Gelatin sets by forming a solid matrix full of random, liquid-filled pores—much like a saturated sponge. It turns out that a similar process also happens in some metallic glasses, substances whose molecular behavior has now been clarified by new Massachusetts Institute of Technology research detailing the “setting” of these metal alloys.
Using a principle similar to the way plastic bags shrivel and crumple in a fire, researchers at EPFL in Switzerland are using the electrical properties of a scanning electron microscope to change the size of glass capillary tubes at the nanoscale. Their method has already been patented and it could pave the way to many novel applications.
Glass doesn’t have to be brittle. In a recently published paper, a Yale University team and collaborators propose a way of predicting whether a given glass will be brittle or ductile—a desirable property typically associated with metals like steel or aluminum—and assert that any glass could have either quality.
Armed with a better understanding of how glasses age and evolve, researchers at the University of Chicago and the University of Wisconsin-Madison raise the possibility of designing a new class of materials at the molecular level via a vapor-deposition process.
Engineers at Yale University have developed a new breed of micro fuel cell that could serve as a long-lasting, low-cost, and eco-friendly power source for portable electronics. Major components of the new device are made of bulk metallic glasses, which can be finely shaped and molded using a comparatively efficient and inexpensive fabrication process akin to processes used in shaping plastics.
Metallic glass alloys (or liquid metals) are three times stronger than the best industrial steel, but can be molded into complex shapes with the same ease as plastic. These materials are highly resistant to scratching, denting, shattering, and corrosion. Mathematical methods developed by a Lawrence Berkeley National Laboratory scientists will help explain why liquid metals have wildly different breaking points.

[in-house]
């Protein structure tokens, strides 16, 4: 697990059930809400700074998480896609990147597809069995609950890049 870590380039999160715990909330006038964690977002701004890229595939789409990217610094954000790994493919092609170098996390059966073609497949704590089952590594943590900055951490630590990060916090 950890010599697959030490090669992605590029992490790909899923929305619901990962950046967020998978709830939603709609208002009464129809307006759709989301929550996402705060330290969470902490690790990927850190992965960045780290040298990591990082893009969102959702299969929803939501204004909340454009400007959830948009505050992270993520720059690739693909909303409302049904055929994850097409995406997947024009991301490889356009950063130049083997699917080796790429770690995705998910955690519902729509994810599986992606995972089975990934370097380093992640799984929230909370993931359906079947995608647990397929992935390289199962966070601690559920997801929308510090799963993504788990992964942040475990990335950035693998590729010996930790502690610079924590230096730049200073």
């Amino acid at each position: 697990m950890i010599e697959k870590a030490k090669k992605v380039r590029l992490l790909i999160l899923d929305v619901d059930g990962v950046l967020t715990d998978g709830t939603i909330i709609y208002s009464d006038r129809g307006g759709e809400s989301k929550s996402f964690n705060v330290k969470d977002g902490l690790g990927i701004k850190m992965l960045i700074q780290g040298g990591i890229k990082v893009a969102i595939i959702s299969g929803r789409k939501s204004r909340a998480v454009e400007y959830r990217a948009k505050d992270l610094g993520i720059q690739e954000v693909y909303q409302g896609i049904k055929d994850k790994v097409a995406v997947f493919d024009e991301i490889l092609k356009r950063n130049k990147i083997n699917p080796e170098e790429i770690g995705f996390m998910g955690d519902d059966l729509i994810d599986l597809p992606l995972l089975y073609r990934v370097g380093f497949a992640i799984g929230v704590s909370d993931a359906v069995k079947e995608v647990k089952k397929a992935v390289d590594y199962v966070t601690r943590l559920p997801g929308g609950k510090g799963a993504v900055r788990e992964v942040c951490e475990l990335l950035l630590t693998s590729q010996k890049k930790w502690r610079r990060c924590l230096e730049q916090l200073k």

Despite its great importance to industries like semiconductors, glass has remained something of a mystery, at least with respect to the precise position of atoms that make up its structure. Researchers in Germany have recently analyzed the atomic structure of amorphous silica, and are the first to have imaged the network of silicon and oxygen atoms—the main components of glass—in a silica film.
A new way to make glass has been discovered by a collaboration of researchers at the Universities of Düsseldorf and Bristol using a method that controls how the atoms within a substance are arranged around each other. The researchers created the new type of glass in a computer through encouraging atoms in a nickel-phosphorous alloy to form a polyhedron.
Glass can possess a quite diverse array of characteristics, depending on what ingredients one uses to modify it. A new process developed at the Fraunhofer Institute in Germany now makes the analysis of glass characteristics up to five times faster than previous methods, and uses only 20% of the material. This system consists of an oven and a CMOS camera that enables researchers to observe the glass during the entire heating process.